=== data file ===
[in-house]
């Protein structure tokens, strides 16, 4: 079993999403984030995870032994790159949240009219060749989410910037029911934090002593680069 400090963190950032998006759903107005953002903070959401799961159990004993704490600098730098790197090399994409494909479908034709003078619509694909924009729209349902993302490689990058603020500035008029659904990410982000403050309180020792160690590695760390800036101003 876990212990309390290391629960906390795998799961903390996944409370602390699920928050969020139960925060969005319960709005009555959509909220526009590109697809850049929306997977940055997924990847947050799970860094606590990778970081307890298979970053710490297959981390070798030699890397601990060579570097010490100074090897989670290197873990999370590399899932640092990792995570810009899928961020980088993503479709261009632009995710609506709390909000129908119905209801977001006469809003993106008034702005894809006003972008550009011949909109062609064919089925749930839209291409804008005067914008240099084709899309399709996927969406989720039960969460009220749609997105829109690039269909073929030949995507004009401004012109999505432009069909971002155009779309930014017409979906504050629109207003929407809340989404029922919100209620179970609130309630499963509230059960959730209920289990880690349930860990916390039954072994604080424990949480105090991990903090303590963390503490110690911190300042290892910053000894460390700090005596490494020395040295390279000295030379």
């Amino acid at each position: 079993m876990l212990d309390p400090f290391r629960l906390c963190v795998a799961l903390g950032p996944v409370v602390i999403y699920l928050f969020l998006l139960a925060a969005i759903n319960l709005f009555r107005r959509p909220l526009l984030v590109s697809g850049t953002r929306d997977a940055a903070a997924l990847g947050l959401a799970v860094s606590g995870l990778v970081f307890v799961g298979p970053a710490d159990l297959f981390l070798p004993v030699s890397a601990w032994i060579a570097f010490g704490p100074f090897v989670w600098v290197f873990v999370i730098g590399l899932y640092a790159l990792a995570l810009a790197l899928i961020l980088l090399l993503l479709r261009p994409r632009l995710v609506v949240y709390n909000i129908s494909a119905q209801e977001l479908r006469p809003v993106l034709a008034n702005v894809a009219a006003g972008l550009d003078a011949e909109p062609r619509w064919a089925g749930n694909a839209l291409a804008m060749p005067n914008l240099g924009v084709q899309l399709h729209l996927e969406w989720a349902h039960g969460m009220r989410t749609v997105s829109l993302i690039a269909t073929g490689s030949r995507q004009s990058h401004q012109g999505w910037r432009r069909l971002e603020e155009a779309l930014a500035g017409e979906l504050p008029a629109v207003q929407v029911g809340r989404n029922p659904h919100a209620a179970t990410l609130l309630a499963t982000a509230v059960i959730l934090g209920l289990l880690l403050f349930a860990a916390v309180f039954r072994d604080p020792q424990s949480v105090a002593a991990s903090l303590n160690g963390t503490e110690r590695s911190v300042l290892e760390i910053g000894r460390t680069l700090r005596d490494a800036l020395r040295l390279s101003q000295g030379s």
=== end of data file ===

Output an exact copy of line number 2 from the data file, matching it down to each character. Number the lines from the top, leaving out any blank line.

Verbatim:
């Protein structure tokens, strides 16, 4: 079993999403984030995870032994790159949240009219060749989410910037029911934090002593680069 400090963190950032998006759903107005953002903070959401799961159990004993704490600098730098790197090399994409494909479908034709003078619509694909924009729209349902993302490689990058603020500035008029659904990410982000403050309180020792160690590695760390800036101003 876990212990309390290391629960906390795998799961903390996944409370602390699920928050969020139960925060969005319960709005009555959509909220526009590109697809850049929306997977940055997924990847947050799970860094606590990778970081307890298979970053710490297959981390070798030699890397601990060579570097010490100074090897989670290197873990999370590399899932640092990792995570810009899928961020980088993503479709261009632009995710609506709390909000129908119905209801977001006469809003993106008034702005894809006003972008550009011949909109062609064919089925749930839209291409804008005067914008240099084709899309399709996927969406989720039960969460009220749609997105829109690039269909073929030949995507004009401004012109999505432009069909971002155009779309930014017409979906504050629109207003929407809340989404029922919100209620179970609130309630499963509230059960959730209920289990880690349930860990916390039954072994604080424990949480105090991990903090303590963390503490110690911190300042290892910053000894460390700090005596490494020395040295390279000295030379």